Bak Industries’ Charly Henley also notes something new: “For the last six years, Bak has been developing a new website concept [that launched in June], designed to get customers off the Internet and back into the retail stores. [The website] allows local retailers a home-page presence on Google without the expense of building a website or pay-per-click advertising. As we all know, customers are shopping online to find the best deal. But what they may forget is that local stores sell the same products and offer local service. So, why not buy ‘locally’ to support your community? [The site] details the different types of tonneau cover designs and gives online consumers all the information they need to make an informed purchase. When the consumer goes to buy, they can pick up the tonneau cover at their local dealer and even have it installed by their trained professionals. The [website’s] dealer network inventory is supported by the traditional stocking warehouse distributors.”
At Truck Covers USA, Nils Forssman says his dealers are “our top priority. We do not sell direct to the consumer. We support the dealer in whatever capacity they require. They are our link to the consumer – the end user. Therefore, we must educate them on our product features and installation. We attend fleet, trade and consumer shows throughout the year. We advertise in both trade and consumer publications. Our Web presence is keen, as well. Nearly half of the consumers shop through Web searches and we do our best to be a key player for the market. Our job is to build brand awareness – and we continue to strive to do more. We also provide point-of-sale displays. The hard-tonneau market often requires the consumer to be able to have a ‘hands-on’ experience prior to purchase. We provide dealers with the tools and literature to assist in their sales efforts.”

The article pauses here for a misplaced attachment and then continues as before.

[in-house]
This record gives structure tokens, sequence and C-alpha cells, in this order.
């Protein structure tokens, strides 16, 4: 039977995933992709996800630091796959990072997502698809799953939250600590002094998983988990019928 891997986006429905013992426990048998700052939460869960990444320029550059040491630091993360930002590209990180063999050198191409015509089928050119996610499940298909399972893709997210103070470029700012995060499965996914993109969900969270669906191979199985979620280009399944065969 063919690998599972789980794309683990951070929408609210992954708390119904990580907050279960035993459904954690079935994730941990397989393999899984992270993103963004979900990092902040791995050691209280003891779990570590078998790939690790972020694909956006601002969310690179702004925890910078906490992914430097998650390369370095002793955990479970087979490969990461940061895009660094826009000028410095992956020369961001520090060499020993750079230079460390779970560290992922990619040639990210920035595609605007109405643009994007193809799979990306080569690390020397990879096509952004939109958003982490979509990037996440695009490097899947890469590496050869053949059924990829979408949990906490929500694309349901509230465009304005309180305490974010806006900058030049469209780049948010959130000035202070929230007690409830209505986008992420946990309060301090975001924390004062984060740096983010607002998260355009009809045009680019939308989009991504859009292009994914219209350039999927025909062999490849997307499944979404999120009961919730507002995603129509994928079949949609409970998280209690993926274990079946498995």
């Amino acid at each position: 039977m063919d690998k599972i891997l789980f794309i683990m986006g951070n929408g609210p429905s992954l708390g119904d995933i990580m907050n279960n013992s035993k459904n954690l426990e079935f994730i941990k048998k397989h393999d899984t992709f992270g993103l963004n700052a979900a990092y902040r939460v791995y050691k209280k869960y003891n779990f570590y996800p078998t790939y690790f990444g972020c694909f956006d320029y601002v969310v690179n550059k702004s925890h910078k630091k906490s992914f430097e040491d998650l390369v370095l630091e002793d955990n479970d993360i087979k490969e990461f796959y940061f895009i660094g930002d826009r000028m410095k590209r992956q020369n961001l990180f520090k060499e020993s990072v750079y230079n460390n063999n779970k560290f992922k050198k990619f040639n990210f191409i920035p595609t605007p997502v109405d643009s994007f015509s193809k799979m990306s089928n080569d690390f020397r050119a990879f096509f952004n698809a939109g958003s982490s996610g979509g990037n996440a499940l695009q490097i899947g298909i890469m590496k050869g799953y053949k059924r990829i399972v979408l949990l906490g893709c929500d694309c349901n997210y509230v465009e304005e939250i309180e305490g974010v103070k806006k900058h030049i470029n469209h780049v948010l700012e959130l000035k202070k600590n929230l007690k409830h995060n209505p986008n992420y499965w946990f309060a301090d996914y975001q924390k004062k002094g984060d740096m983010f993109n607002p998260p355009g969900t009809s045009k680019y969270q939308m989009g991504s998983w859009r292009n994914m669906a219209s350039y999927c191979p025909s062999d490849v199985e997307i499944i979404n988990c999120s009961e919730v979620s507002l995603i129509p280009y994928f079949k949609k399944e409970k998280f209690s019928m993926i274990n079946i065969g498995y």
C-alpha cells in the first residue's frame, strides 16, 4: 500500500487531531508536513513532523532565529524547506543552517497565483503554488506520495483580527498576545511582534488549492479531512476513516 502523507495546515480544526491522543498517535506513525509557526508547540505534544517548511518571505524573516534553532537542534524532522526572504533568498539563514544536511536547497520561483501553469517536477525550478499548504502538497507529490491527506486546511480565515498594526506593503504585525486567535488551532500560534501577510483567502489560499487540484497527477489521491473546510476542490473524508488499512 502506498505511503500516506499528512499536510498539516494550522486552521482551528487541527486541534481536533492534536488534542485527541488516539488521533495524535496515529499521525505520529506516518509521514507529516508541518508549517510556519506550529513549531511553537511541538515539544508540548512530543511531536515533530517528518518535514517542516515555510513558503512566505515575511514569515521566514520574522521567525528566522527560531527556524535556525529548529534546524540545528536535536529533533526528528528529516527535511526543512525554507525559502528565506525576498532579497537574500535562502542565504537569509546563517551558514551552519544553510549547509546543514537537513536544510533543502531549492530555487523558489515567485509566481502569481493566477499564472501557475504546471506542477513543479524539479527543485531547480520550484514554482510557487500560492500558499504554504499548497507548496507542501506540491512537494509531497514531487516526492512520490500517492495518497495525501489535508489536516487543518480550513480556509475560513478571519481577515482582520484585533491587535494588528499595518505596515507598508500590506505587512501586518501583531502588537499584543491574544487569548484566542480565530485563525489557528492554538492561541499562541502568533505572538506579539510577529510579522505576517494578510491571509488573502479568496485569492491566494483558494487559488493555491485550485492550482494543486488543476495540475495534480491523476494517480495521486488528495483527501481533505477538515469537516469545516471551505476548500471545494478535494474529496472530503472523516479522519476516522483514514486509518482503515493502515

SnugTop’s Tobi Schopf says, his company “is expanding its Web presence and has been able to channel more and more leads to our dealers. Online coupons, social media, online contests all make a difference. Our sales force is also helping local dealers by assisting in sales calls to well-known local fleets using SnugTop-owned trucks and demos.”
Leer’s Dennis DeLeonard tell us that Leer is providing “powerful new tools online and in dealers’ showrooms to help them capture more sales and establish profitable, long-term relationships with customers. For example, in the virtual world, the Leer website generates hundreds of well-qualified sales leads each day. In the brick-and-mortar world, Leer has a nationwide initiative to link [its dealers] to new-car and new-truck dealerships, and to send local and regional fleet customers to local dealers who can service them -best.”